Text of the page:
Posted in Assimilation, Biodiversity, Customs, Eastern region – Eastern Zonal Council, Ecology and environment, Economy and development, Education and literacy, Ethnobotany and ethnomedicine, Figures, census and other statistics, Health and nutrition, Modernity, Names and communities, Nature and wildlife, Organizations, Press snippets, Quotes, Resources, Success story, Women | Tagged | Comments Off on Sharing valuable rice varieties with farmers: Biodiversity for the sake of “vital nutrients and the ability to withstand flood, drought, salinity or pest infestations” – Andhra Pradesh, Karnataka, Kerala, Odisha Maharashtra & West Bengal

Audio | The Muskoka Summit on the Environment – Canada

Restoring our relationship with nature from lake beds to treetops Indigenous peoples have all around the world have principles and values that we can learn from, that will help us to understand what our responsibility is here. (9:33) What’s emerging … Continue reading

Posted in Adverse inclusion, Biodiversity, Colonial policies, Commentary, Community facilities, Customs, Democracy, Ecology and environment, Education and literacy, Globalization, Health and nutrition, Misconceptions, Nature and wildlife, Networking, Quotes, Revival of traditions, Rights of Indigenous Peoples, Success story, Tips, Trees, Tribal culture worldwide, Tribal identity, Women | Comments Off on Audio | The Muskoka Summit on the Environment – Canada

eBook | Solutions that preserve the diversity of cultures and ecosystems: “The only two factors that ensure life on the planet”

About the Author […] Dr. Rÿser has contributed to policies and laws affecting American Indians and indigenous peoples internationally, contributing for more than 25 years to the development of the UN declaration on the Rights of Indigenous Peoples, the UN … Continue reading

Posted in Assimilation, Biodiversity, Colonial policies, Democracy, eBook eJournal ePaper, Ecology and environment, Economy and development, Figures, census and other statistics, Globalization, Health and nutrition, History, Literature and bibliographies, Modernity, Nature and wildlife, Organizations, Quotes, Rights of Indigenous Peoples, Trees, Tribal culture worldwide, Tribal identity, Video resources - external | Comments Off on eBook | Solutions that preserve the diversity of cultures and ecosystems: “The only two factors that ensure life on the planet”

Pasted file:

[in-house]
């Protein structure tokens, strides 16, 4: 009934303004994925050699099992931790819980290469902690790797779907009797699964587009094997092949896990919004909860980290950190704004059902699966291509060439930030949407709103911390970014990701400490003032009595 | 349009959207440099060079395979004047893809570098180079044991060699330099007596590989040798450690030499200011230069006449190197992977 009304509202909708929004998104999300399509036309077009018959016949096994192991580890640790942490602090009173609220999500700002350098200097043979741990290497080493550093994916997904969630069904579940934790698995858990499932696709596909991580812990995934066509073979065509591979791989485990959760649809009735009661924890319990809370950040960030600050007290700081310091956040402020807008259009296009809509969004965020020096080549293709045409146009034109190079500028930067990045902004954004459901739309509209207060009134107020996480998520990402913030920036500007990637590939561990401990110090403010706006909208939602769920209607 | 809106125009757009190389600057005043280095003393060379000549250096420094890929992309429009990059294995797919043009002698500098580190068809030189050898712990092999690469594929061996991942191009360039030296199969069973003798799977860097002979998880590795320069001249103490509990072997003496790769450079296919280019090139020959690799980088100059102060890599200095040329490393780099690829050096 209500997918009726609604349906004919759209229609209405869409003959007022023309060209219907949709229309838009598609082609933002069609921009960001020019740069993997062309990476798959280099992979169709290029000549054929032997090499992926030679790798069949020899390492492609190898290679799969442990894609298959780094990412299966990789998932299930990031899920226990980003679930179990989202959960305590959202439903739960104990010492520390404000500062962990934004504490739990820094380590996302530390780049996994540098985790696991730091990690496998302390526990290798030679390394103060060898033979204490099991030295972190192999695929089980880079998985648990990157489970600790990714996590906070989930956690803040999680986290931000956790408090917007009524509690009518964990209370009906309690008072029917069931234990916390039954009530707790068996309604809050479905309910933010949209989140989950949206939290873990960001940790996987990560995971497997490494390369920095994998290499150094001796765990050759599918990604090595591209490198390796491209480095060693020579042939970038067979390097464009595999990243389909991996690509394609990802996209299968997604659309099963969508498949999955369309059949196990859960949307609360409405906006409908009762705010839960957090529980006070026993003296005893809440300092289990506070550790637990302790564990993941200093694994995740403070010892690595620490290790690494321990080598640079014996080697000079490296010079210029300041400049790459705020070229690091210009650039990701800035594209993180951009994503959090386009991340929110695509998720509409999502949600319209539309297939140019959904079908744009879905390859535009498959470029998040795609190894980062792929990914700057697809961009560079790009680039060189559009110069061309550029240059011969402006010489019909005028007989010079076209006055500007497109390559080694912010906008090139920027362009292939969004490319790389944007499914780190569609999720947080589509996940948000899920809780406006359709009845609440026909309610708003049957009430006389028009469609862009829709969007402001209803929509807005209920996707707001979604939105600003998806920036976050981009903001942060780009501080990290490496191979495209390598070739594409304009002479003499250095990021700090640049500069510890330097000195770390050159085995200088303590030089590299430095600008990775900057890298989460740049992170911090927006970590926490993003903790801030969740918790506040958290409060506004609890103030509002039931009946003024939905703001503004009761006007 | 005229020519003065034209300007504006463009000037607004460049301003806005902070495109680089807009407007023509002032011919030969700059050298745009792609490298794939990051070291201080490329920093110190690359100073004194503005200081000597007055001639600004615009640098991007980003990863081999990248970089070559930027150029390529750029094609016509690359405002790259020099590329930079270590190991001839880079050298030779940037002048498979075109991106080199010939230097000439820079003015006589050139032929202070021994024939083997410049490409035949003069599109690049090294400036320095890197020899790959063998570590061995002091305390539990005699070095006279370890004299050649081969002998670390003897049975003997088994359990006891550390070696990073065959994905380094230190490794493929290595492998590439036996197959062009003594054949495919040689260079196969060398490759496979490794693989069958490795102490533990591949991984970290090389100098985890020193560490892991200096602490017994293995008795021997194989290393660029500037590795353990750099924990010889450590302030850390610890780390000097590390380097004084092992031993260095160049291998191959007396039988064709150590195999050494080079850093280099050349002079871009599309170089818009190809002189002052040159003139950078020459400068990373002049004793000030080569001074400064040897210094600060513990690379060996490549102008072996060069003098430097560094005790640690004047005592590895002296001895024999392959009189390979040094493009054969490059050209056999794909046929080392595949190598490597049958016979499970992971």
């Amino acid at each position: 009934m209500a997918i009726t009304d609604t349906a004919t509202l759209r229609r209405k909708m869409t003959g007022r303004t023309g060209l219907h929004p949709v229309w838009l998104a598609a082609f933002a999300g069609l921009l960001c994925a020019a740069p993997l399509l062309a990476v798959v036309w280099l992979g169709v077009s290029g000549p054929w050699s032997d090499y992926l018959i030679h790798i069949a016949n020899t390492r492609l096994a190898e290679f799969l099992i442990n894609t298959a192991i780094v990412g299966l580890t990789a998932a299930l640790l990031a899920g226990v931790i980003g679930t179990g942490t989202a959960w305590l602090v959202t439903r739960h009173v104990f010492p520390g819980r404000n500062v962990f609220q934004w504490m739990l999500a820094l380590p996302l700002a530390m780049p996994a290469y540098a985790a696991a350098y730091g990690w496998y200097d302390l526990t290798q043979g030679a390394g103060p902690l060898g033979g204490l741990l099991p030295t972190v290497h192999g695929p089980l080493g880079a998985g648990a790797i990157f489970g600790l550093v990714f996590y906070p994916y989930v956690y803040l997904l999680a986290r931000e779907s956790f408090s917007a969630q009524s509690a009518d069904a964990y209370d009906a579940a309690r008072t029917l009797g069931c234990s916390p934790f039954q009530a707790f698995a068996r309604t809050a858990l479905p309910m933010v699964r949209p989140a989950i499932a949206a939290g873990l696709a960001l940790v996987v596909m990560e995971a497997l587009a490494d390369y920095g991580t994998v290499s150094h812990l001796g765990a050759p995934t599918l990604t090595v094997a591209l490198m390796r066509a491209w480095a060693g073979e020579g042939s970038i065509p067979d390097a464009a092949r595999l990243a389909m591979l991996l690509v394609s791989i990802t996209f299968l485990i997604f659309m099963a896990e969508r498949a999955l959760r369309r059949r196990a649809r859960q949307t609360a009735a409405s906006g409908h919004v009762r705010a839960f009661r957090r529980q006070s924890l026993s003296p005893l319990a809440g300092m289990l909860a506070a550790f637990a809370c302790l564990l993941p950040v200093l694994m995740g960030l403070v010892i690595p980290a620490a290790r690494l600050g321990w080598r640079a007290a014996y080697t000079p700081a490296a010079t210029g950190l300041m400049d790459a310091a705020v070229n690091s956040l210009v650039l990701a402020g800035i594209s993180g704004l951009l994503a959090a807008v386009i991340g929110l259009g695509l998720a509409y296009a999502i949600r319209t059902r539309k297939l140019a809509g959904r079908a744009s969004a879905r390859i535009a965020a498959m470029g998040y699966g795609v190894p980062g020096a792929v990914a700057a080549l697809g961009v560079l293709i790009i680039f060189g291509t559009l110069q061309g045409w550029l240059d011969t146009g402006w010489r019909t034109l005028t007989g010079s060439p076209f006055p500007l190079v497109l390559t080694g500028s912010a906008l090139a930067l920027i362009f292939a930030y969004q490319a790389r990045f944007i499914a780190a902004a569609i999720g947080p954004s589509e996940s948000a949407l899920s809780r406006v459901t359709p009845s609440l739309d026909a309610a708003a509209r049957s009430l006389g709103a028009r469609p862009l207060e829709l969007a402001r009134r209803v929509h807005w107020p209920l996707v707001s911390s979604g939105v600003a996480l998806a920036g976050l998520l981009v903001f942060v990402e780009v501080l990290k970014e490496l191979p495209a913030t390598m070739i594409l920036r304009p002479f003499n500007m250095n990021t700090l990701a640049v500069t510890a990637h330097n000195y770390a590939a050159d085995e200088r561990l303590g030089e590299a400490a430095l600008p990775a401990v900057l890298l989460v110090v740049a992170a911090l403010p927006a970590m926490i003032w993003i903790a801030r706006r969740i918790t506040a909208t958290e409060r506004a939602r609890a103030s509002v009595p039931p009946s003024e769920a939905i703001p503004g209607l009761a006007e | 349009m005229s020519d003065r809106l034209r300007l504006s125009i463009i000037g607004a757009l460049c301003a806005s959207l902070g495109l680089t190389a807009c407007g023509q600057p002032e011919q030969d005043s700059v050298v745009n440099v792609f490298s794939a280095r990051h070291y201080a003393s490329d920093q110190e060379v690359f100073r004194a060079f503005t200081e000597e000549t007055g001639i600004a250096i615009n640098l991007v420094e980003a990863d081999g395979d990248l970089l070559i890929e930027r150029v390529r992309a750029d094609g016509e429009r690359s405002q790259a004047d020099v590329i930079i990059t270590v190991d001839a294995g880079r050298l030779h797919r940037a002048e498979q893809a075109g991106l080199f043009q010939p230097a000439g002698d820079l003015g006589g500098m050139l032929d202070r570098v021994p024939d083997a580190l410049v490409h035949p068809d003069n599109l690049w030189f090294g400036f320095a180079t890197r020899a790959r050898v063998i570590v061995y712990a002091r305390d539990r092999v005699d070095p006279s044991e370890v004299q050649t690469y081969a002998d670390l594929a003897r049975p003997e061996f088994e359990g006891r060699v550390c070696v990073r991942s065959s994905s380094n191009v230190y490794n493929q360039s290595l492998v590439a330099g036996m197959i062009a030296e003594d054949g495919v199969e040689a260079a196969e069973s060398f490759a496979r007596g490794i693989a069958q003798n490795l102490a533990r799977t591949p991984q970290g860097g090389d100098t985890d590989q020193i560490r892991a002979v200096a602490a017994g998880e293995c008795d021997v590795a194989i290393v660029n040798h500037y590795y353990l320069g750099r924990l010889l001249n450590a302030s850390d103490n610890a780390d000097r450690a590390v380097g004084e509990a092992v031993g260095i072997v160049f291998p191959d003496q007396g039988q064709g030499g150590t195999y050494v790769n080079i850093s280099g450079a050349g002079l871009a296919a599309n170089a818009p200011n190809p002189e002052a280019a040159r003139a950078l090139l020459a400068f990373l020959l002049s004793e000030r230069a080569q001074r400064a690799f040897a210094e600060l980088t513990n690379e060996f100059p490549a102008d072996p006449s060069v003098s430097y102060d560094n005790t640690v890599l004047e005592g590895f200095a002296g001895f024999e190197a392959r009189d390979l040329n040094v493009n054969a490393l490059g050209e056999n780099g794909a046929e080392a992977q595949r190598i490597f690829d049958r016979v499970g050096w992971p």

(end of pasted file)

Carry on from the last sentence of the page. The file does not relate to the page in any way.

Tribal voices worth listening to: On culture, land rights, employment, education and indigenous languages – Andaman, Kerala & Odisha

“Unless we affirm our culture and right and language, we won’t live. Our colour is good, our language is good, our art is good, our way of living is good. If we can respect your religion and your practices, why … Continue reading

Posted in Assimilation, Childhood, Commentary, Community facilities, Crafts and visual arts, Cultural heritage, De- and re-tribalisation, Democracy, Dress and ornaments, Ecology and environment, Economy and development, Education and literacy, History, Languages and linguistic heritage, Misconceptions, Modernity, Names and communities, Nature and wildlife, Networking, Organizations, Particularly Vulnerable Tribal Groups (PVTG), Photos and slideshows, Quotes, Regions of India – Tribal heritage & indigenous knowledge, Rights of Indigenous Peoples, Southern region – Southern Zonal Council, Storytelling, Success story, Tribal identity, Wayanad, Western Ghats – Tribal heritage and ecology, Worship and rituals | Tagged , | Comments Off on Tribal voices worth listening to: On culture, land rights, employment, education and indigenous languages – Andaman, Kerala & Odisha

Video | “This land is mine. I will get it back: The struggle of women from the Rana Tharu community – Uttarakhand

Many Adivasis have lost their land in Uttarakhand. But Kamla Devi of Pindari village and Mangola Singh of Nandpur are resisting usury, fraud and gender prejudice to get back their farmland and secure their rights | Read the full story … Continue reading

Posted in Adverse inclusion, Crafts and visual arts, Dress and ornaments, Ecology and environment, Economy and development, Forest Rights Act (FRA), Government of India, Names and communities, Networking, Organizations, Photos and slideshows, Press snippets, Quotes, Rights of Indigenous Peoples, Rural poverty, Scheduled Tribe (ST), Video resources - external, Women | Tagged | Comments Off on Video | “This land is mine. I will get it back: The struggle of women from the Rana Tharu community – Uttarakhand